Stewardship Squad reveled in the unique landscape of the old clay pit mine on Cougar Mountain. Along with an AmeriCorps crew, we helped King County with the restoration effort by planting trees. The former mining operation included a kiln that baked the bricks on site, which were used to make UW’s Red Square! A pretty fascinating connection between local iconic environments. You could even find bits of bricks lying around.
The bare ground was seeded with grass to prevent erosion, but the site was still very very muddy! This was quite delightful to several youngsters, even after getting stranded in the sloppy suction. We drove in a caravan beyond a locked gate to reach the site, which is closed to the public while under restoration, but I believe one can hike in to glimpse views from the edge of the rim. It is a bare kind of lovely....reminiscent of an alpine meadow, especially with the mountain vista to the East.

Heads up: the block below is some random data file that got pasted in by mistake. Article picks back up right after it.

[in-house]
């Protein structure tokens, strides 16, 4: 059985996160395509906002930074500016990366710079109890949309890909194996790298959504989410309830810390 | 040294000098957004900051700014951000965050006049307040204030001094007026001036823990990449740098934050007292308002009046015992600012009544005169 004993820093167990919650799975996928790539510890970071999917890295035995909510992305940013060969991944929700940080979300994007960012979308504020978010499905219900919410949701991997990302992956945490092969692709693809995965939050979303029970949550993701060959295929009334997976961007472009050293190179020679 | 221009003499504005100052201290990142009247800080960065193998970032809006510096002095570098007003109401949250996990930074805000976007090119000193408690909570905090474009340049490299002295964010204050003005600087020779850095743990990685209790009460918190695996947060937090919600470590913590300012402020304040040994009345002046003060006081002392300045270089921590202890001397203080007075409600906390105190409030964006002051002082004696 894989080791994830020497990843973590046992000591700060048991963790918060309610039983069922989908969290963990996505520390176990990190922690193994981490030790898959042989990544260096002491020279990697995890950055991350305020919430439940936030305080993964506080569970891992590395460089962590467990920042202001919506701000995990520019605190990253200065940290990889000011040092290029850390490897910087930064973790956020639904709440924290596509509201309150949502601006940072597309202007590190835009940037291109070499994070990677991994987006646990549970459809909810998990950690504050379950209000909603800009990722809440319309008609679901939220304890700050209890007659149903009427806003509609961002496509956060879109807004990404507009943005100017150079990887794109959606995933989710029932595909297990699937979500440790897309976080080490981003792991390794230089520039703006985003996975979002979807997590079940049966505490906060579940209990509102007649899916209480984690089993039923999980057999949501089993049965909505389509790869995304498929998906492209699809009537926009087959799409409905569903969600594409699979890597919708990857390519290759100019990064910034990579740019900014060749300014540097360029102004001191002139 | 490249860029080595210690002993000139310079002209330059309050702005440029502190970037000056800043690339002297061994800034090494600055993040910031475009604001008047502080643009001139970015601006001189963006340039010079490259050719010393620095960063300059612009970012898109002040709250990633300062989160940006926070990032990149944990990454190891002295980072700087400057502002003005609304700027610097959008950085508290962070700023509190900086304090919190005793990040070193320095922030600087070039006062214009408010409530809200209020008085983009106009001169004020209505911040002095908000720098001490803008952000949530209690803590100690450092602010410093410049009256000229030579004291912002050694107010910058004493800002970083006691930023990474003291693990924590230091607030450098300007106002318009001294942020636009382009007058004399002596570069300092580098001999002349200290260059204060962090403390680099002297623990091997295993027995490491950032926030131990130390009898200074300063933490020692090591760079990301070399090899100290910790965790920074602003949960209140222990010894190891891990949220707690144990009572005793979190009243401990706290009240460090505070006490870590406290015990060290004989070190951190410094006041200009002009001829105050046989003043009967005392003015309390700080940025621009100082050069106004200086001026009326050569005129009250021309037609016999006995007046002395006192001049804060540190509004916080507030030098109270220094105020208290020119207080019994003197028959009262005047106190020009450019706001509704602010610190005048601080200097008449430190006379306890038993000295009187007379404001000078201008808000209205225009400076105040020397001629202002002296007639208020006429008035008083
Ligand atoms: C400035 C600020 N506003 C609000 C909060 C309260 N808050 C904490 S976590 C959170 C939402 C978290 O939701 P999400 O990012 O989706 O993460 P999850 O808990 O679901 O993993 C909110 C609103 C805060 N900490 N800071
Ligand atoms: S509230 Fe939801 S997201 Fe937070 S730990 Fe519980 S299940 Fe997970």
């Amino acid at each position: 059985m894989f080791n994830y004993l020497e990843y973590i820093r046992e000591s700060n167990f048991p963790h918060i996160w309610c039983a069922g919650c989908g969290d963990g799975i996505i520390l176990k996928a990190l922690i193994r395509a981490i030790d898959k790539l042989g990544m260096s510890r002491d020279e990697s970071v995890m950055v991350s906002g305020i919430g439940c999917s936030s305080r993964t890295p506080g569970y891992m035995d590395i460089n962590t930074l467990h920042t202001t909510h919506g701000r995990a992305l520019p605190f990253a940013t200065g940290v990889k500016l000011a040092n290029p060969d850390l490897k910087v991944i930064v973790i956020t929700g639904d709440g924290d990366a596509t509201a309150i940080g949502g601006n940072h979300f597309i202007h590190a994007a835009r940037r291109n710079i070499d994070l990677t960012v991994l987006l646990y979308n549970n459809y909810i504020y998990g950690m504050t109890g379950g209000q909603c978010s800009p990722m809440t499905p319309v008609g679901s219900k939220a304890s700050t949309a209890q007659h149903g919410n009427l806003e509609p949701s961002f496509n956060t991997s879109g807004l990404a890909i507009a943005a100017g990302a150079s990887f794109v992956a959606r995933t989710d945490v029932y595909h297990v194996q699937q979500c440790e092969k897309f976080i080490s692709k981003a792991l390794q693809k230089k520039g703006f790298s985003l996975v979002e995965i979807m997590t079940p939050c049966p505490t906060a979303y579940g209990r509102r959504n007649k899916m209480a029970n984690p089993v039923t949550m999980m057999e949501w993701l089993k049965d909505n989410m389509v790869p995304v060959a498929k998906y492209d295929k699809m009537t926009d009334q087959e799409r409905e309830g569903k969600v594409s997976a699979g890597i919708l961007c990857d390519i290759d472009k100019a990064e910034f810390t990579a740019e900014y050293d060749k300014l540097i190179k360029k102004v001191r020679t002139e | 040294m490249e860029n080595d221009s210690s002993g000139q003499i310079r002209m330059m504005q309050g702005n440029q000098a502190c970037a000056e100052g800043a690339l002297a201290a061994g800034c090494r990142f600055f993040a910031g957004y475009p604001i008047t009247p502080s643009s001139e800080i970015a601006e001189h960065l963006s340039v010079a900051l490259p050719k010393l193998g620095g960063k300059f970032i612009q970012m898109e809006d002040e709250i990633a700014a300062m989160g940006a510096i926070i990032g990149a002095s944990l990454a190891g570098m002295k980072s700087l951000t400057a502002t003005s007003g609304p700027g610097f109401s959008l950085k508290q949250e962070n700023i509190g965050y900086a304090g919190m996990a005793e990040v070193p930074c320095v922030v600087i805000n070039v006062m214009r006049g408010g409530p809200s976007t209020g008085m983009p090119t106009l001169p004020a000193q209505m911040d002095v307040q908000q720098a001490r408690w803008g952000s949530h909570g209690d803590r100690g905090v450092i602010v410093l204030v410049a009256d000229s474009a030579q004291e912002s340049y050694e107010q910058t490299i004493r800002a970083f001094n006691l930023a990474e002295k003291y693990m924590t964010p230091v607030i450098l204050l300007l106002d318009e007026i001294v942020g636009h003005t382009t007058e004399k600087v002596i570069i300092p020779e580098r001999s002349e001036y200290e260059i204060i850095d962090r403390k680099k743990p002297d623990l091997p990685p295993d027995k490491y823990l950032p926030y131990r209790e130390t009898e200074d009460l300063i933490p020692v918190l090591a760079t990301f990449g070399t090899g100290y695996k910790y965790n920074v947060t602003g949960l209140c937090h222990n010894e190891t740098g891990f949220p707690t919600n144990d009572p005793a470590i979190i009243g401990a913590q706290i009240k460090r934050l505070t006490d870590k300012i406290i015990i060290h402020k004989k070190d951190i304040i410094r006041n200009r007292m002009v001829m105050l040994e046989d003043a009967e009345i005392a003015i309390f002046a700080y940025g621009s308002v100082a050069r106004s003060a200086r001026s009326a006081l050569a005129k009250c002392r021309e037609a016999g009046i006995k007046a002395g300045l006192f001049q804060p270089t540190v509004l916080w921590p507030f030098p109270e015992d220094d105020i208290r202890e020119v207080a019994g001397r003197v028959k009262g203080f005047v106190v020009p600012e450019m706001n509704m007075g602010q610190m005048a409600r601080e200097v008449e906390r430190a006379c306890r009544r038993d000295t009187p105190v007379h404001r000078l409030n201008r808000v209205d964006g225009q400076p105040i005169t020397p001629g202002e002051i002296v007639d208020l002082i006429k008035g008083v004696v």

Also enjoyable was learning more about the AmeriCorps crew members whom hailed from all over the country. We have worked with various crew members over the years, but appreciated hearing a more full explanation of the one-year public service program, which is often explained as a domestic Peace Corps. Many-a-parent mused about the unique opportunity for young adults to both travel around the country and gain experience in a wide variety of public services, from planting and tax assistance to teaching first-aid and assisting non-profits. The AmeriCorps members teamed up with kids to plant cottonwood trees / Populous trichocarpa in different areas, and more than one kid proudly demonstrated they had already planted trees dozens of times, which was received with raised eyebrows and warm smiles. Those smiles got even bigger when one Squad regular brought out his ridiculously adorable puppy to say hi to everyone. After finishing early we had time to explore and visit. We are definitely looking forward to returning to this fascinating site to watch the restoration progress! Very exciting that Squad got to be there early on in this site's journey back to nature.